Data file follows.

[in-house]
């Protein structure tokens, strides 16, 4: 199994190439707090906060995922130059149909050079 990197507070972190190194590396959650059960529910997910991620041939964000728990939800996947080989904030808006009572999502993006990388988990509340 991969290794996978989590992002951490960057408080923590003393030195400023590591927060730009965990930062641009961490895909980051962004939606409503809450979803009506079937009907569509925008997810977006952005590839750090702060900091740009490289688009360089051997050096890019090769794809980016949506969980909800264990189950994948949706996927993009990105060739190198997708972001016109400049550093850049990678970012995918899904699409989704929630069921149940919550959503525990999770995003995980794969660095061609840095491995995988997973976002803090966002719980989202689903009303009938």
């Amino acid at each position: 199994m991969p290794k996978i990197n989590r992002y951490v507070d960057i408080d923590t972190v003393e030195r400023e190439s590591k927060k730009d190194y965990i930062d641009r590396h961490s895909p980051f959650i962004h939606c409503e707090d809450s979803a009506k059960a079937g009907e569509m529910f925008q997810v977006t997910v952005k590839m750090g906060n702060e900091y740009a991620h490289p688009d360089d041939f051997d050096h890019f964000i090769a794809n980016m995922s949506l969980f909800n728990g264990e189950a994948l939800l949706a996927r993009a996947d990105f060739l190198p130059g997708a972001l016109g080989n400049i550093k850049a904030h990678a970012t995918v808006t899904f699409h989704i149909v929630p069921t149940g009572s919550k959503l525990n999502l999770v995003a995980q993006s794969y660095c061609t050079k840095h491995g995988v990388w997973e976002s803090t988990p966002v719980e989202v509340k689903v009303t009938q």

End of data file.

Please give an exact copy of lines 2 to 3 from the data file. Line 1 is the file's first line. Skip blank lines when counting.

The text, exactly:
């Protein structure tokens, strides 16, 4: 199994190439707090906060995922130059149909050079 990197507070972190190194590396959650059960529910997910991620041939964000728990939800996947080989904030808006009572999502993006990388988990509340 991969290794996978989590992002951490960057408080923590003393030195400023590591927060730009965990930062641009961490895909980051962004939606409503809450979803009506079937009907569509925008997810977006952005590839750090702060900091740009490289688009360089051997050096890019090769794809980016949506969980909800264990189950994948949706996927993009990105060739190198997708972001016109400049550093850049990678970012995918899904699409989704929630069921149940919550959503525990999770995003995980794969660095061609840095491995995988997973976002803090966002719980989202689903009303009938």
């Amino acid at each position: 199994m991969p290794k996978i990197n989590r992002y951490v507070d960057i408080d923590t972190v003393e030195r400023e190439s590591k927060k730009d190194y965990i930062d641009r590396h961490s895909p980051f959650i962004h939606c409503e707090d809450s979803a009506k059960a079937g009907e569509m529910f925008q997810v977006t997910v952005k590839m750090g906060n702060e900091y740009a991620h490289p688009d360089d041939f051997d050096h890019f964000i090769a794809n980016m995922s949506l969980f909800n728990g264990e189950a994948l939800l949706a996927r993009a996947d990105f060739l190198p130059g997708a972001l016109g080989n400049i550093k850049a904030h990678a970012t995918v808006t899904f699409h989704i149909v929630p069921t149940g009572s919550k959503l525990n999502l999770v995003a995980q993006s794969y660095c061609t050079k840095h491995g995988v990388w997973e976002s803090t988990p966002v719980e989202v509340k689903v009303t009938q």